Alpha and beta software: Not reviews, but at least mentions of it. “Andrew Kuchling's FOOGOL compiler is currently in early beta. Word-of-mouth says it's not bad, although some of FOOGOL's more complex constructs produce buggy code at this point.” This is so people know what's on the way, and so corporate types can see that Linux is alive and well.
Also, keep us up to date on what's going on in other software areas, like the DOS/Windows and commercial Unix worlds. We don't want a 6-page review of Windows 4.0, but simply mention new programs that we should know about, and the reaction to them. (Was it buggy? Is Windows finally usable? Can Wine be rewritten to run 4.0's programs?) The same applies to new Unix versions; have they got any new ideas we can apply to Linux? Did they encounter any pitfalls?
Another feature might be “The Cutting Edge”, on using Linux in new and experimental ways. For example, to simulate a parallel processing system in software; as a server for a database; running it on a Pentium; using Linux as a cheap firewall system; object-oriented databases for Linux; using a Linux network to test networking hardware (according to Paul Tomblin, this is what Gandalf does). This is to show that Linux makes inexpensive PC-compatibles competitive with pricy workstations for demanding Unix applications. LJ should also show how Linux/X is better than DOS/Windows, capable of running everyday applications like word processors & spreadsheets.
LJ should not exclusively discuss things from the viewpoint of a beginning user. We also need more advanced articles on system administration, and programming topics (not necessarily Linux-specific ones). Some possibilities I'd personally like to see are:
Optimizing: What does gcc do when optimization is turned on? How can I write code that will optimize well?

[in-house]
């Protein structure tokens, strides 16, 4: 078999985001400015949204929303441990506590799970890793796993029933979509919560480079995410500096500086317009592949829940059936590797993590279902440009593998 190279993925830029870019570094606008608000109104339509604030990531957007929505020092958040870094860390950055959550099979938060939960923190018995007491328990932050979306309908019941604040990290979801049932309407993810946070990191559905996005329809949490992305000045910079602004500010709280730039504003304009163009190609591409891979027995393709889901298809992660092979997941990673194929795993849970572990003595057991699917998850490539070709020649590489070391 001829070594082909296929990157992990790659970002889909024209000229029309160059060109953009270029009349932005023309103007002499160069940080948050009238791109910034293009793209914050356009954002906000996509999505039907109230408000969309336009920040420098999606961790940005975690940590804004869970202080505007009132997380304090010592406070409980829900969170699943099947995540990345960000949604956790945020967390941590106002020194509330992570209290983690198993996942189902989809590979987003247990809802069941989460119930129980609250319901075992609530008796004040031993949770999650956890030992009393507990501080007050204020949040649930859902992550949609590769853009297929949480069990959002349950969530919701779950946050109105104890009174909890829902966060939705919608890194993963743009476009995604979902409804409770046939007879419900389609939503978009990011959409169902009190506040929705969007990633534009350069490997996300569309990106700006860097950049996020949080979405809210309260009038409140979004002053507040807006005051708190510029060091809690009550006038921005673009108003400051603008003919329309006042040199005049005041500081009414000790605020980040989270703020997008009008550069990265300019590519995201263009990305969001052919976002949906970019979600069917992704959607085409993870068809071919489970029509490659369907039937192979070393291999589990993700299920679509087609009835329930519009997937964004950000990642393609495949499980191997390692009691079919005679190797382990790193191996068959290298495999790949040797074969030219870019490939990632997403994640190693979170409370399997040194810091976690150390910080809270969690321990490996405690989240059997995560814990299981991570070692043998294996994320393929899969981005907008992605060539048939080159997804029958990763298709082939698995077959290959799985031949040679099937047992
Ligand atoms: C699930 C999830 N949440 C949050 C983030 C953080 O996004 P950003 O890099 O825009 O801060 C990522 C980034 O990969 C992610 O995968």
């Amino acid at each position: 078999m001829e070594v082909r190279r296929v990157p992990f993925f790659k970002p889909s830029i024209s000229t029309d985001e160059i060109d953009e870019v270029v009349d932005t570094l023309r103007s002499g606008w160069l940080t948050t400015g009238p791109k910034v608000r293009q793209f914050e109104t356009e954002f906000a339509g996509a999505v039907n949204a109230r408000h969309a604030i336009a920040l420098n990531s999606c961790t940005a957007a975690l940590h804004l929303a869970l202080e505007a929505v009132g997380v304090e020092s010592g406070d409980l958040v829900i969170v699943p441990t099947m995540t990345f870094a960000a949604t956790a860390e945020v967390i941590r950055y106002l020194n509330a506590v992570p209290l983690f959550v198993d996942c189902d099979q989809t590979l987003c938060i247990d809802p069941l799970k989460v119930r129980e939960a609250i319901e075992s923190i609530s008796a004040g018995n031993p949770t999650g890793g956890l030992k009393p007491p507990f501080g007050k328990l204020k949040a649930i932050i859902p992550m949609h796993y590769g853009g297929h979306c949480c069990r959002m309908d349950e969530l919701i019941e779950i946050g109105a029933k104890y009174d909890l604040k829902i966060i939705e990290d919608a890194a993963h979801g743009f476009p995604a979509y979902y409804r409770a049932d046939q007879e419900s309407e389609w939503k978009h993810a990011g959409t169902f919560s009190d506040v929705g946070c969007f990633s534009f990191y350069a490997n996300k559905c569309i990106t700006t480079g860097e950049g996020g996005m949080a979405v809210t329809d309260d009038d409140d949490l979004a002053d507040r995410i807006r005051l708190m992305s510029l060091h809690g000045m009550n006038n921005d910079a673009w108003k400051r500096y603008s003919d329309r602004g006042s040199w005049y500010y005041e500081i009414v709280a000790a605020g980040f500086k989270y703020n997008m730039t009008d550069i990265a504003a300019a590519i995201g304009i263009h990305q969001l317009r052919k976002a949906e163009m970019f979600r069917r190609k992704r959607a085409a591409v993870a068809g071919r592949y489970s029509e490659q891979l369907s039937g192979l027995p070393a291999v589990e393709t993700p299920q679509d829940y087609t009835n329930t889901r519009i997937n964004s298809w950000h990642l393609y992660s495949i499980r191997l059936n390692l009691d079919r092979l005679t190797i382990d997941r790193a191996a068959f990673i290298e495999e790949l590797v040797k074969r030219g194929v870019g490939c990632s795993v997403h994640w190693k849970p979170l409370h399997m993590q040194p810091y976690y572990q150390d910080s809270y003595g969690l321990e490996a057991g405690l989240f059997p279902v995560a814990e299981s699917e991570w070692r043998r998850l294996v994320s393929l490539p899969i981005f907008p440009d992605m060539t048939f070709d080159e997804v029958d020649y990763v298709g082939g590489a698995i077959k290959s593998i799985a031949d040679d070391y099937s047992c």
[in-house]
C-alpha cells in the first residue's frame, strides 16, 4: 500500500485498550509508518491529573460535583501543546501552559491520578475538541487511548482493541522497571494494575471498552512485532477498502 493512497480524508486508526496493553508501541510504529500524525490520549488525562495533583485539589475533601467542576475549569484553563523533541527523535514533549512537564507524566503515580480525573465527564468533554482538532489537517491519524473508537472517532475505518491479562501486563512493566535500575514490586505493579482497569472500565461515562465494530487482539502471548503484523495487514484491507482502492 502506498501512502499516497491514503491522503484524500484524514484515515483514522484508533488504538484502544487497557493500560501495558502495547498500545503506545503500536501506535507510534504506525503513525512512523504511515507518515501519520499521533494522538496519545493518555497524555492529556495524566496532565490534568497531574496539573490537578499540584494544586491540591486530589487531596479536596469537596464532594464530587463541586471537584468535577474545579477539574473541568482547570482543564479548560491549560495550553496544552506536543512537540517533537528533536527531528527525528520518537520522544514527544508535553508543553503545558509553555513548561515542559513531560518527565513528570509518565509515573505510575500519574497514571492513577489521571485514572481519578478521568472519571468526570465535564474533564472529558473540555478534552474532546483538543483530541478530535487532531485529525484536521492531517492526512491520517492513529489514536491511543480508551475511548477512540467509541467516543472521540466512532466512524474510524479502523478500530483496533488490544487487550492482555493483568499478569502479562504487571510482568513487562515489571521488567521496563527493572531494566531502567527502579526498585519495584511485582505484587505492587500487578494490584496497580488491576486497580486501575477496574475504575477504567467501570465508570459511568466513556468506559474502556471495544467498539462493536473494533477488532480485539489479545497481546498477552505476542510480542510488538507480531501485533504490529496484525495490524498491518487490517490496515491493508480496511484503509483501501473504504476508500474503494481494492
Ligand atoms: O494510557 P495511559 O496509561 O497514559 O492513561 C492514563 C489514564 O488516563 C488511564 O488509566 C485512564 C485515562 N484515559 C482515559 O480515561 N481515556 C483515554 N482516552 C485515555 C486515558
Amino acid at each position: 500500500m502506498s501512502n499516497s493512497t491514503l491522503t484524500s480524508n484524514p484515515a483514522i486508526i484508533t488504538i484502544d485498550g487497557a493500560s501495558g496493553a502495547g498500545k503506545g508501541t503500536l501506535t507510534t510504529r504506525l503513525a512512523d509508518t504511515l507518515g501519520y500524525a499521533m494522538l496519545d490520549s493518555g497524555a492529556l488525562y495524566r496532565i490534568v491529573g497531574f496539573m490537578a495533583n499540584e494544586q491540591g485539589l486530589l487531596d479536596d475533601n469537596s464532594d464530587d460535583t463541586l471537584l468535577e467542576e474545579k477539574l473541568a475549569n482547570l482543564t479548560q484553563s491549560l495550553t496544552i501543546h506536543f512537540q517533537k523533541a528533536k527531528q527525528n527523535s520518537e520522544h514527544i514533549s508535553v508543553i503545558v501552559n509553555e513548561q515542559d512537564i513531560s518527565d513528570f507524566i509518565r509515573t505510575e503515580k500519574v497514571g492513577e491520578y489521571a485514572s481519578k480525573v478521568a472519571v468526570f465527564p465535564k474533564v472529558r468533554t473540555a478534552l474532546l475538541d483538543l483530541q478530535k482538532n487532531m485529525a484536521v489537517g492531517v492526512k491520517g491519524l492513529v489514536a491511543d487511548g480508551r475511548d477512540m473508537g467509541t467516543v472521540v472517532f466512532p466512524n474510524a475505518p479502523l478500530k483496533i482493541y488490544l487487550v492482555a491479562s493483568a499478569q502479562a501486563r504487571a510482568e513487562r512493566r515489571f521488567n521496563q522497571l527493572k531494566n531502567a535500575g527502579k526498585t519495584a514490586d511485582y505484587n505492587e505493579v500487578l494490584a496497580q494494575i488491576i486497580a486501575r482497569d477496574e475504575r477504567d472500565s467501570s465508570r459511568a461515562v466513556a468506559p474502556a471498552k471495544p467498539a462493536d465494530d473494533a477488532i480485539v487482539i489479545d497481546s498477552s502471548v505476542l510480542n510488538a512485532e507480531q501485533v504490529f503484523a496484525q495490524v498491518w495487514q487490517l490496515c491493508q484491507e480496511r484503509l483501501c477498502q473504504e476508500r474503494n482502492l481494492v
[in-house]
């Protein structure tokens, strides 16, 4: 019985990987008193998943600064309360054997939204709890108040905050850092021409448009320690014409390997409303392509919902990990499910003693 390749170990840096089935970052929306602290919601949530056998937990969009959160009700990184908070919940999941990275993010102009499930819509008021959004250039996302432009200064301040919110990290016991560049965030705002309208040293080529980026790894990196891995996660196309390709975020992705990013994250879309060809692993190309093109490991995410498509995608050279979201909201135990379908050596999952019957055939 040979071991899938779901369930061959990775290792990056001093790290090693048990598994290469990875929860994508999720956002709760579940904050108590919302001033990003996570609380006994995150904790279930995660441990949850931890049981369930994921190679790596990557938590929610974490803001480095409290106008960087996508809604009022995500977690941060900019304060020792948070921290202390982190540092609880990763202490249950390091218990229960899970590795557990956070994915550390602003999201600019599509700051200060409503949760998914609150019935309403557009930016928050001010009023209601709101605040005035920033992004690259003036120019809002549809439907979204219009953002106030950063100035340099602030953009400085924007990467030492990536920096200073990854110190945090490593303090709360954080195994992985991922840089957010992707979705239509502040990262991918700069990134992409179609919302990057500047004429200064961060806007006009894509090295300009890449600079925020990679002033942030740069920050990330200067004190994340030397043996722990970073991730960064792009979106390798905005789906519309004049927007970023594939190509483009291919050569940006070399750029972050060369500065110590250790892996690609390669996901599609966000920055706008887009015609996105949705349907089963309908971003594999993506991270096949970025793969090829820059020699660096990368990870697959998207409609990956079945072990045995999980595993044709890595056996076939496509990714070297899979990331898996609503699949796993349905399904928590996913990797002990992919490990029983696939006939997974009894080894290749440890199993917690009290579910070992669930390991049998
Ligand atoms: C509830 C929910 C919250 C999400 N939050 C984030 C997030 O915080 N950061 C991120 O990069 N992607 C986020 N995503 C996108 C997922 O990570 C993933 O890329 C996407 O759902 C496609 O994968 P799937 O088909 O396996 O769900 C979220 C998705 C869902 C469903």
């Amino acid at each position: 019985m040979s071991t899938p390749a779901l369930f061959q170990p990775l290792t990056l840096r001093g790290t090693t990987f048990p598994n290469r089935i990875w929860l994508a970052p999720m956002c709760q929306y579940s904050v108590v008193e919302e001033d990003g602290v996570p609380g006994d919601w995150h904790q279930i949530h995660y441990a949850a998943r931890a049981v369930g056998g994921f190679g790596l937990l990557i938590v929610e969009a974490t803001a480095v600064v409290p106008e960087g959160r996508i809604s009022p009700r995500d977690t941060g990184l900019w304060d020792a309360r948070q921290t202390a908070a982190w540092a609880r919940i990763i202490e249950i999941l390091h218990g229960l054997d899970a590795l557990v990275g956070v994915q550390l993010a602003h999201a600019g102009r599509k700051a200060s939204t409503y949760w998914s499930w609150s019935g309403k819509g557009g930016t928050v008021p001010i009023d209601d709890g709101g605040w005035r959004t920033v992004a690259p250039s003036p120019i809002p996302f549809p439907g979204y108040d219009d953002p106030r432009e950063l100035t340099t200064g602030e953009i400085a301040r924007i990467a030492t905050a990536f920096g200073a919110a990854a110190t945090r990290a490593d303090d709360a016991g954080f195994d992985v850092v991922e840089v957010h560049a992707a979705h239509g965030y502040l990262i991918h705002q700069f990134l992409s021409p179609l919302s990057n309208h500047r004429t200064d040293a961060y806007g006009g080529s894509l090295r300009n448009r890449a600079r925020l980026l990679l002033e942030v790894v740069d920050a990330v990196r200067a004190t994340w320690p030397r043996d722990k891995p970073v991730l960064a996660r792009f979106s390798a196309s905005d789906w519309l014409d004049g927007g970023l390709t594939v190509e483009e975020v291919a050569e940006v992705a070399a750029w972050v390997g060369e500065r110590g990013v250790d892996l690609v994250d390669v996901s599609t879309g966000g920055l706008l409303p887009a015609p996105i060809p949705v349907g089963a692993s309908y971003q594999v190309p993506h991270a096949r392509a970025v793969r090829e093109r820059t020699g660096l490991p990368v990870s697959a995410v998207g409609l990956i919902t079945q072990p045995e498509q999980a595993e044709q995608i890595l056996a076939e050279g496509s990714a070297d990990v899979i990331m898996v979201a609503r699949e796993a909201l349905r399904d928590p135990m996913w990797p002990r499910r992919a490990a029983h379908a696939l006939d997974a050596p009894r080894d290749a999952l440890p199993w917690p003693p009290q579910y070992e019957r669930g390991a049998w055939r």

Using PC-specific features in Unix: How can I play a digitized sound in my own programs? Display VGA graphics? Play an MPEG? Read a mouse?
Tweaking XF86 for better performance: How can I make it use less memory? What graphics cards are really fast?
Backing up your system: How to do it onto floppies? What tape devices are good?
Kernel patches: What's available? How well does it work?
SCSI: How do I go about moving from IDE to SCSI? Which cards and peripherals are good?
Adding your own system call to the kernel: What do you do?
Texture mapping in graphics programming: This is not a Linux-specific topic, but could be given with Linux-specific examples.
Most of these topics are too big for one article, and some partially duplicate FAQs. That's to be expected; articles should never (well, almost never) say “See the XYZ FAQ for the details”. If they're not giving the details, what's the point of the article? (On the other hand, articles should be written for various levels of expertise; some obscure details should be referred to FAQs, then.)
A longer-term idea: It should be possible for writers to include a demo program, possibly a complex one. For example, the texture mapping author might provide an svgalib program that lets the users change colours, and experiment with different noise functions on the fly. The software could be available via mail server or FTP; people without Internet access could order a diskette with the software from LJ. (This would be a large effort, though, and so should be postponed; maybe you could politely tell non-Internet readers that they're out of luck. :) ) This software may not be significant enough for it to be put on tsx-11 or sunsite, so LJ should handle this itself. (Or convince tsx-11 to add a LJ/software directory.)